Israel prioritizes Iran’s nuclear program, which Tel Aviv views as an existential threat. It certainly worries about Iran’s proxies and missiles, too, but an atomic weapon in the hands of a radical regime that doesn’t even recognize the Jewish state is the absolute nightmare scenario the Israelis are doing everything they can to prevent.  

The Gulf Arabs, meanwhile, prioritize Iran’s political violence across the region more than anything else. While they have concerns about Tehran acquiring nukes, they understand there’s nothing they can do to stop Iran from getting them. And they believe it’s a problem for the United States and the rest of the world to solve.

To address Iran’s expanding influence and military infrastructure in places like Iraq and Syria, Israel often resorts to kinetic operations. Over the past six years or so, the Israeli military has conducted more than 400 airstrikes against Iranian targets in the region, the Wall Street Journal recently reported. This use of force, the Israelis believe, is not only effective but necessary in the fight against the regional Iranian threat. 

The Gulf Arabs are keen to deal with Iran’s aggressive foreign policy exclusively through defense and diplomacy. They fear the repercussions of escalation with Iran should they respond militarily to attacks against them, especially at a time when their faith in U.S. protection is lower than ever. Israel, however, has fewer qualms about escalation with Iran because it believes that its considerable military edge (and its willingness to use it in combat, which it has demonstrated repeatedly) serves as a deterrent against things spiraling out of control.      

It is this Israeli ability and willingness to hurt the Iranians whenever they cause mischief that interests but also alarms the Gulf Arabs. If they get too close to Israel and start to establish more expansive and meaningful forms of security cooperation—for example, providing it with more sensitive intelligence and military access—the Iranians might lash out at them.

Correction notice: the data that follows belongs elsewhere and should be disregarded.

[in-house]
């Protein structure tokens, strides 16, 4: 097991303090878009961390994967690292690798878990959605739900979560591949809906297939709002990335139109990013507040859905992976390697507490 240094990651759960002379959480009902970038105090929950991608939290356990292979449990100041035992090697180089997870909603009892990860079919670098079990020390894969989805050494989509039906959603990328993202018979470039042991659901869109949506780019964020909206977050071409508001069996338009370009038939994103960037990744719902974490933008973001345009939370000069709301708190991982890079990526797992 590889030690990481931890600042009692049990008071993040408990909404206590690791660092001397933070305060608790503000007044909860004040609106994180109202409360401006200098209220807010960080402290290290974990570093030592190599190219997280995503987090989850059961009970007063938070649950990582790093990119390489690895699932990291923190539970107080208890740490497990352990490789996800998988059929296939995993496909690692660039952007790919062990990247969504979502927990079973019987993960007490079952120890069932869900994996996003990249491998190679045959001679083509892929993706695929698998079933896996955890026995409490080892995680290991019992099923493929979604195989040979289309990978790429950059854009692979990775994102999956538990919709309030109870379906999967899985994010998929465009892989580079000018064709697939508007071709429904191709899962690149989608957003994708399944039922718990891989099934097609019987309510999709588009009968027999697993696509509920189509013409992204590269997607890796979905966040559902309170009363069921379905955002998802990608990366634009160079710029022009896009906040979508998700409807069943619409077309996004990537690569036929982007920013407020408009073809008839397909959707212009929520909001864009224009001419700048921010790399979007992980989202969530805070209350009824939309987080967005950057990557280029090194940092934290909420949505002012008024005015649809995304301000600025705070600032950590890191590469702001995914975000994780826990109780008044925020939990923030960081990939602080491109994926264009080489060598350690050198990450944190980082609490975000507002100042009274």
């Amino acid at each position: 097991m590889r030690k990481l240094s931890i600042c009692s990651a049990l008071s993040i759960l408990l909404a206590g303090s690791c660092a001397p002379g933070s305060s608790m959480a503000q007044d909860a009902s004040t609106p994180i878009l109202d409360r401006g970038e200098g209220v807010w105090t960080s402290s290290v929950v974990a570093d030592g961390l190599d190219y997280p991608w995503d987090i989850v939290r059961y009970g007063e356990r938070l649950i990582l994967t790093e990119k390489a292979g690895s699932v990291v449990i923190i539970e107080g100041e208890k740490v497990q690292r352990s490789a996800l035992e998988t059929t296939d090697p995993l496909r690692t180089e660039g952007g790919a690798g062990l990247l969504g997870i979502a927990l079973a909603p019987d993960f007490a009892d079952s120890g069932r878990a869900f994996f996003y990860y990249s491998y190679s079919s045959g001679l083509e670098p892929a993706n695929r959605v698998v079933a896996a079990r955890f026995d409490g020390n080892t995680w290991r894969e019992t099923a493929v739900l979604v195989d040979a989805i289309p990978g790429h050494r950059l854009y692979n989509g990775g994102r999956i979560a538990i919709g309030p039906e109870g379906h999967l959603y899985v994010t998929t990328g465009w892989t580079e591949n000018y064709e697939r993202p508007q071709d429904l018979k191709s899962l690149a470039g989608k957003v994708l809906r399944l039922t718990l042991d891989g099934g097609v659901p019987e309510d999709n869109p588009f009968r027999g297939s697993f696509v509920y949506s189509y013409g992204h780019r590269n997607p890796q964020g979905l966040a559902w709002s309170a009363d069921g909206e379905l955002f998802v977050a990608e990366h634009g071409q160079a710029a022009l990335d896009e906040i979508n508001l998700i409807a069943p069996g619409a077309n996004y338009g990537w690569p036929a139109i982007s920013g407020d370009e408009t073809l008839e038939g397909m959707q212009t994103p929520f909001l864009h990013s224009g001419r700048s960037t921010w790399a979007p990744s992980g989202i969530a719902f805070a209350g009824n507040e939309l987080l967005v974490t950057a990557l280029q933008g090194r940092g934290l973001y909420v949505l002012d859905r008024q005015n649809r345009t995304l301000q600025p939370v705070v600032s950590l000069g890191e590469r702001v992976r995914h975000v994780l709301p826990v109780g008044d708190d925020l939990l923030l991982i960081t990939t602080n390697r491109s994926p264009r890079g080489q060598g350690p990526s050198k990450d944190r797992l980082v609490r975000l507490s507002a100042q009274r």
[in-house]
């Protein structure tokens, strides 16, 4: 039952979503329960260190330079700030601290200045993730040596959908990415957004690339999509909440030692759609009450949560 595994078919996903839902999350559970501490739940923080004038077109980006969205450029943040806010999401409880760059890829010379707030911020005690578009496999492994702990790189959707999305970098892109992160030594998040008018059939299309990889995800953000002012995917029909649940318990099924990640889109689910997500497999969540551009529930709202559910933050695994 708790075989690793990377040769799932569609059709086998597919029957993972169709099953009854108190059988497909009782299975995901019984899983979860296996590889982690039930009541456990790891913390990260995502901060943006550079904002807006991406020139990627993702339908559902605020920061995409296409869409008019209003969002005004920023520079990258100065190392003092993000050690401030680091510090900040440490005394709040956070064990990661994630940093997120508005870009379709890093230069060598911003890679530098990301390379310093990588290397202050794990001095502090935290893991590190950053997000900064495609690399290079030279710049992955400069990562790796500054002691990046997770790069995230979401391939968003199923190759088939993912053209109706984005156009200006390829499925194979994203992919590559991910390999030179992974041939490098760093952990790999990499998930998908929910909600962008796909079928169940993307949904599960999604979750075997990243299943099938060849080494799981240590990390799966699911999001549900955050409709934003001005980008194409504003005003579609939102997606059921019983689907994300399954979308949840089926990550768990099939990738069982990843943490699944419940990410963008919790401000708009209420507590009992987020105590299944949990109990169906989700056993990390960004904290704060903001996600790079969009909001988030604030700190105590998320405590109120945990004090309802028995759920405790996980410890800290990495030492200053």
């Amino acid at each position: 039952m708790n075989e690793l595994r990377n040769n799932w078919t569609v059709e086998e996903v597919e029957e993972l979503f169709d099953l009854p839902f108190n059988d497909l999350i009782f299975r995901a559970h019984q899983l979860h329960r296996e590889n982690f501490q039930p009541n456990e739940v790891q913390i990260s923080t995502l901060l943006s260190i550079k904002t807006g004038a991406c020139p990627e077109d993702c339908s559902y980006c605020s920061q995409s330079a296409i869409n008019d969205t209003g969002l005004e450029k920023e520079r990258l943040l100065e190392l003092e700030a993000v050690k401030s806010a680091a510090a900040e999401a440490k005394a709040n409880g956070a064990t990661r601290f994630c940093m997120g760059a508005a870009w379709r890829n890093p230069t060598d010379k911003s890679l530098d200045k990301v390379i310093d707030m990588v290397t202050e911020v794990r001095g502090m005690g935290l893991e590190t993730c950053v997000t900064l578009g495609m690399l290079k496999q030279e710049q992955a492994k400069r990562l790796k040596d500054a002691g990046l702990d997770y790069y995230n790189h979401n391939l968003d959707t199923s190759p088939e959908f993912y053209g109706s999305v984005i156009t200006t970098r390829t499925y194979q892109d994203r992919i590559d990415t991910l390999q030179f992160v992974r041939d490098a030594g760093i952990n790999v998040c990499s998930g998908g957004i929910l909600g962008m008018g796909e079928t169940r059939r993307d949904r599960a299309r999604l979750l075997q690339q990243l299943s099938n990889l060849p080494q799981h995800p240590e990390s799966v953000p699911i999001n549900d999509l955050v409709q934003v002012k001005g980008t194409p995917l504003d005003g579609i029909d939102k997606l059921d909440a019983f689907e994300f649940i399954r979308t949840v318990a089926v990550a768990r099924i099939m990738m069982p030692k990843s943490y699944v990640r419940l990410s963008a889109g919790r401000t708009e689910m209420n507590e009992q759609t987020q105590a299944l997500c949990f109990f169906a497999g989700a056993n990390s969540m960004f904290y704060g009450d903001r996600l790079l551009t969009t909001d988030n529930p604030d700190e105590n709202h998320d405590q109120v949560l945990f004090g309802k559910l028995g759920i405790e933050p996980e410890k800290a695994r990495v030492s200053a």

Abu Dhabi and Manama would be guilty by association, which is precisely what happened to Riyadh in September 2019 when Tehran launched strikes against it with drones and cruise missiles not because of anything the Saudis did but because of their support of the Trump administration’s “maximum pressure” campaign against the Iranian regime.

The Gulf Arabs are the more vulnerable party in this newfound friendship with Israel and they know they risk getting attacked by Iran, perhaps more viciously this time, if they decide to upgrade their security cooperation with the Israelis.

But they also can’t completely ignore the practical benefits of stronger defense ties with Israel given the shared interests and threat perceptions and importantly, the reduced security commitment of Washington to the region, hence the dilemma they have on their hands.

The security relationship with Israel can be a burden for the Gulf Arabs if the former, rightly or wrongly, ratchets up the pressure militarily against Iran (which is a distinct possibility if the United States reaches a new nuclear deal with Iran that provides it with billions of dollars in frozen funds and thus to capacity to sow greater mayhem in the region).

Yet it can also serve as insurance against more reckless behavior by the Iranians. So, Tehran gets a vote. The more threatening, coercive, and intimidating its posture toward its Gulf Arab neighbors, the more eager they will be to form a closer military bond with Israel.

Bilal Y. Saab is the director of the defense and security program at the Middle East Institute. He’s also the author of the forthcoming book Rebuilding Arab Defense: U.S. Security Cooperation in the Middle East.